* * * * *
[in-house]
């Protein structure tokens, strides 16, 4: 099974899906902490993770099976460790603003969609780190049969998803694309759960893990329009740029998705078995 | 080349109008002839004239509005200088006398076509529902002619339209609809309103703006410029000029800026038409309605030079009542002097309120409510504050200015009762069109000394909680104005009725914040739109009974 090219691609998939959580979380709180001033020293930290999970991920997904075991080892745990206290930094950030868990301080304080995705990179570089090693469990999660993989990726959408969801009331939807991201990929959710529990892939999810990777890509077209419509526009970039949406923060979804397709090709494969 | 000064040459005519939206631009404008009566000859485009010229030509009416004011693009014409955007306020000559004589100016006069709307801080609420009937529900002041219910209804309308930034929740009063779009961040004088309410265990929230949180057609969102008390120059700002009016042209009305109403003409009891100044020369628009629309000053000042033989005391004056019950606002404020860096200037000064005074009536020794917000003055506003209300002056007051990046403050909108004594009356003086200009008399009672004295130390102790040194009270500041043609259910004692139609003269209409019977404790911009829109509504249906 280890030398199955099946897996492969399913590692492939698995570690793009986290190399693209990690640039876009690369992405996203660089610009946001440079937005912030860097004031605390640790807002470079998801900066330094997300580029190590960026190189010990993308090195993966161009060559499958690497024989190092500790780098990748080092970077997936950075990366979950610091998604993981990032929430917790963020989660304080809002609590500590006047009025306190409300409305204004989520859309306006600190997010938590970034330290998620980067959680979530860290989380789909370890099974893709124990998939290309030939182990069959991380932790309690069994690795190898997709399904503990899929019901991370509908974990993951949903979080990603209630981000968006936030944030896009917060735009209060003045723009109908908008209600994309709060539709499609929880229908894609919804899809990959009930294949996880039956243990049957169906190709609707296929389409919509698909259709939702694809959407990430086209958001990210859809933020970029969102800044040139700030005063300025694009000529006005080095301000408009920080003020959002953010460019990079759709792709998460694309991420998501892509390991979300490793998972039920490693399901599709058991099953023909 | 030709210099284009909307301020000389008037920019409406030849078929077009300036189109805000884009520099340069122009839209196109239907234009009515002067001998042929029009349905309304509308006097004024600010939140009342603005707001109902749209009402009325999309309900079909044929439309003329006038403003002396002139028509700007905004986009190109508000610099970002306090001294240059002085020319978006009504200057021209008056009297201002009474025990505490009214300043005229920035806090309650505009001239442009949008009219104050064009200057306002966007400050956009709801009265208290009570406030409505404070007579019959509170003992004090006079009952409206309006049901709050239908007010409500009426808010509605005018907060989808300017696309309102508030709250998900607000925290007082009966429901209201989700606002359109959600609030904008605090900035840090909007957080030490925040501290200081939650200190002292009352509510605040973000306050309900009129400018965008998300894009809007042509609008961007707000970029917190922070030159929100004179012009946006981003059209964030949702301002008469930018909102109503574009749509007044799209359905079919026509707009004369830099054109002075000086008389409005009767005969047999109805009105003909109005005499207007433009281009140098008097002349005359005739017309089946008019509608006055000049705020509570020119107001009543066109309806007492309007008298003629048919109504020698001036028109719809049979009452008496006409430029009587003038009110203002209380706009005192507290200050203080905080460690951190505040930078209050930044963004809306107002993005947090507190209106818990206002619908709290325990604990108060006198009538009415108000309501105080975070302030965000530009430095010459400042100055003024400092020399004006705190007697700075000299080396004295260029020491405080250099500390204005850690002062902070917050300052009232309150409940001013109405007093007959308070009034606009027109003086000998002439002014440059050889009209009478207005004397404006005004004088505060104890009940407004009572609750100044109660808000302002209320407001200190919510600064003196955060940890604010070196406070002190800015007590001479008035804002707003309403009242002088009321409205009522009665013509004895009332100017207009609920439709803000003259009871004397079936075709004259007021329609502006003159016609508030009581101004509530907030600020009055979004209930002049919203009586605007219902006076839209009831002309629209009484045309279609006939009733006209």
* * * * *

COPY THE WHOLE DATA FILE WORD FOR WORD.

[in-house]
């Protein structure tokens, strides 16, 4: 099974899906902490993770099976460790603003969609780190049969998803694309759960893990329009740029998705078995 | 080349109008002839004239509005200088006398076509529902002619339209609809309103703006410029000029800026038409309605030079009542002097309120409510504050200015009762069109000394909680104005009725914040739109009974 090219691609998939959580979380709180001033020293930290999970991920997904075991080892745990206290930094950030868990301080304080995705990179570089090693469990999660993989990726959408969801009331939807991201990929959710529990892939999810990777890509077209419509526009970039949406923060979804397709090709494969 | 000064040459005519939206631009404008009566000859485009010229030509009416004011693009014409955007306020000559004589100016006069709307801080609420009937529900002041219910209804309308930034929740009063779009961040004088309410265990929230949180057609969102008390120059700002009016042209009305109403003409009891100044020369628009629309000053000042033989005391004056019950606002404020860096200037000064005074009536020794917000003055506003209300002056007051990046403050909108004594009356003086200009008399009672004295130390102790040194009270500041043609259910004692139609003269209409019977404790911009829109509504249906 280890030398199955099946897996492969399913590692492939698995570690793009986290190399693209990690640039876009690369992405996203660089610009946001440079937005912030860097004031605390640790807002470079998801900066330094997300580029190590960026190189010990993308090195993966161009060559499958690497024989190092500790780098990748080092970077997936950075990366979950610091998604993981990032929430917790963020989660304080809002609590500590006047009025306190409300409305204004989520859309306006600190997010938590970034330290998620980067959680979530860290989380789909370890099974893709124990998939290309030939182990069959991380932790309690069994690795190898997709399904503990899929019901991370509908974990993951949903979080990603209630981000968006936030944030896009917060735009209060003045723009109908908008209600994309709060539709499609929880229908894609919804899809990959009930294949996880039956243990049957169906190709609707296929389409919509698909259709939702694809959407990430086209958001990210859809933020970029969102800044040139700030005063300025694009000529006005080095301000408009920080003020959002953010460019990079759709792709998460694309991420998501892509390991979300490793998972039920490693399901599709058991099953023909 | 030709210099284009909307301020000389008037920019409406030849078929077009300036189109805000884009520099340069122009839209196109239907234009009515002067001998042929029009349905309304509308006097004024600010939140009342603005707001109902749209009402009325999309309900079909044929439309003329006038403003002396002139028509700007905004986009190109508000610099970002306090001294240059002085020319978006009504200057021209008056009297201002009474025990505490009214300043005229920035806090309650505009001239442009949008009219104050064009200057306002966007400050956009709801009265208290009570406030409505404070007579019959509170003992004090006079009952409206309006049901709050239908007010409500009426808010509605005018907060989808300017696309309102508030709250998900607000925290007082009966429901209201989700606002359109959600609030904008605090900035840090909007957080030490925040501290200081939650200190002292009352509510605040973000306050309900009129400018965008998300894009809007042509609008961007707000970029917190922070030159929100004179012009946006981003059209964030949702301002008469930018909102109503574009749509007044799209359905079919026509707009004369830099054109002075000086008389409005009767005969047999109805009105003909109005005499207007433009281009140098008097002349005359005739017309089946008019509608006055000049705020509570020119107001009543066109309806007492309007008298003629048919109504020698001036028109719809049979009452008496006409430029009587003038009110203002209380706009005192507290200050203080905080460690951190505040930078209050930044963004809306107002993005947090507190209106818990206002619908709290325990604990108060006198009538009415108000309501105080975070302030965000530009430095010459400042100055003024400092020399004006705190007697700075000299080396004295260029020491405080250099500390204005850690002062902070917050300052009232309150409940001013109405007093007959308070009034606009027109003086000998002439002014440059050889009209009478207005004397404006005004004088505060104890009940407004009572609750100044109660808000302002209320407001200190919510600064003196955060940890604010070196406070002190800015007590001479008035804002707003309403009242002088009321409205009522009665013509004895009332100017207009609920439709803000003259009871004397079936075709004259007021329609502006003159016609508030009581101004509530907030600020009055979004209930002049919203009586605007219902006076839209009831002309629209009484045309279609006939009733006209």